Former Israeli diplomat Lenny Ben-David said that he has ‘never seen worse anti-Israel propaganda,’ calling Times coverage ‘a blood libel’ demonizing the Jewish state.
By Ira Stoll, The Algeimeiner
Outrage is mounting at New York Times coverage of the recent Israel-Gaza war, with prominent Israeli and American Jewish leaders denouncing the newspaper using terms like “shameless,” “bias,” “propaganda disinformation” and “blood libel.”
Lenny Ben-David, a former Israeli diplomat, commented, “I have never seen worse anti-Israel propaganda disinformation than this @nytimes piece in my 40+ yrs of defending #Israel in media trenches. Every child’s death is a disaster, but the Times presents a blood libel vs Israel.”
The national director emeritus of the Anti-Defamation League, Abraham Foxman, wrote, “The New York Times continues to be shameless in its coverage of the Hamas war against Israel and its citizens. Its bias against Israel and Jews who support Israel is reflected in its coverage internationally, domestically and on the opinion pages. NYT readers deserve better!”
The assistant managing editor for international news at the New York Times, Michael Slackman, did not respond by deadline to a request for comment submitted through the New York Times website.
At issue are not only an avalanche of harshly anti-Israel Times opinion pieces, but news coverage faulting Israel for inflicting what the newspaper has described in news articles as a “high civilian death toll” in Gaza.
For example, a top-of-the-front page headline on Friday reported, “More than 250 Dead, Mostly Civilians.” An article by Ronen Bergman in Sunday’s New York Times reported that Israel “claims to have killed about 200 Hamas operatives.”
The math is hard to reconcile, unless the Times is double-counting as “civilians” the people Israel is describing as “Hamas operatives.” That’s certainly possible, given that Hamas is not a uniformed conventional military force but rather an Iranian-backed terrorist group that also controls religious and civil affairs in Gaza.
But describing Hamas operatives merely as “civilians” could convey to Times readers the false impression that they were innocent people killed by Israel either deliberately in a war crime or accidentally in a mistake or as collateral damage. The Times cited no source for the headline claim that the dead were “mostly civilians.”
In addition to the headline, the Times has published two long, heart-tugging recent articles that put a face on mostly Arab suffering. One carried the online headline “Life Under Occupation: The Misery at the Heart of the Conflict,” as if it were primarily what the Times calls “the routine indignities of occupation” that accounts for Iranians funding and training Gazans to launch rockets at Tel Aviv from territory Israel left in 2005.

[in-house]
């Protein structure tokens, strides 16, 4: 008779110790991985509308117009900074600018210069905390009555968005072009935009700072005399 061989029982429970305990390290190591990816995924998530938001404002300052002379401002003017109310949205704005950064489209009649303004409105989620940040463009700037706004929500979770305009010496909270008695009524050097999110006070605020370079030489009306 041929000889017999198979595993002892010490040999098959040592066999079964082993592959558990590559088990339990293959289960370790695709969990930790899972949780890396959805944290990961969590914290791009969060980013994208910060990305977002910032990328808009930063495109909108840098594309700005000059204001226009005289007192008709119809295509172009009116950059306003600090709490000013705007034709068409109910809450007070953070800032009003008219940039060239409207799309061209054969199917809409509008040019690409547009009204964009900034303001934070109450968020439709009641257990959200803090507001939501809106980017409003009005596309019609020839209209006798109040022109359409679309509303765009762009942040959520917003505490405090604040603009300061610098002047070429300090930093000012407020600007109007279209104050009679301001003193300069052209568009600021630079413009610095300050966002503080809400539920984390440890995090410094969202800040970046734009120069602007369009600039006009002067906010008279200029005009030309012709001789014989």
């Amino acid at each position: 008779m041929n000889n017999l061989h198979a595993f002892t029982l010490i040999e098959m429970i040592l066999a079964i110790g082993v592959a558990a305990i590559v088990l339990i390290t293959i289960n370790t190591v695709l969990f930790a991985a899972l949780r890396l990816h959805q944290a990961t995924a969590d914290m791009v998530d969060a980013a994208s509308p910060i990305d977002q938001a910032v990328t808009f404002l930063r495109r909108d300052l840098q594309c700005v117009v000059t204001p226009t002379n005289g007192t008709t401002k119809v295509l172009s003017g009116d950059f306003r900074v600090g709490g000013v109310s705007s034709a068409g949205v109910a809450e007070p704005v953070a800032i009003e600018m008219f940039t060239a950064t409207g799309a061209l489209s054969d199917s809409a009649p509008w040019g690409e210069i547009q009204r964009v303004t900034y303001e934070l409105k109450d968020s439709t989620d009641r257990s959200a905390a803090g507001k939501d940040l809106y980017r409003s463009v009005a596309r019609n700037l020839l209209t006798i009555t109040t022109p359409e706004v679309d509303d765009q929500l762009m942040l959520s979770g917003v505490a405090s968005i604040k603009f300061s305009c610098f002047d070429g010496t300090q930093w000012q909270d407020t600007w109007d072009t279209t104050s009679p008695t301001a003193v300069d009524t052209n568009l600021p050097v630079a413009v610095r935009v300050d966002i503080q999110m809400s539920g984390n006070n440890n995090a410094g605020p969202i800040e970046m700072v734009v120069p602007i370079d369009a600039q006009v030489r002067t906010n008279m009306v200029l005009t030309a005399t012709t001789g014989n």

Another project, “They Were Only Children,” identifies children, noting that “while most of the children were Palestinians killed by Israeli airstrikes, there are exceptions. At least two of the children killed in Gaza — Baraa al-Gharabli and Mustafa Obaid — may have been killed when Palestinian militants fired a rocket at Israel that fell short, according to an initial investigation by Defense for Children International-Palestine.
And one of the children killed in Israel, Nadine Awad, was Palestinian.”
The best comment on the topic may have come from, of all places, a Times staffer, Bret Stephens, whose May 24 column said, “the accusations made against Israel — stealing Palestinian land (despite the fact that Israel vacated the territory from which it was subsequently attacked) and wanton violence against Palestinian civilians, particularly children (despite the fact that Israel regularly warned its targets to vacate buildings before targeting them) — can’t help but make me think of ancient libels about Jewish greed and bloodlust.”
Good for Stephens for calling out the libels, ancient and contemporary. His voice at the Times these days seems, alas, a lonely one.
Ira Stoll was managing editor of The Forward and North American editor of The Jerusalem Post. His media critique, a regular Algemeiner feature, can be found here.
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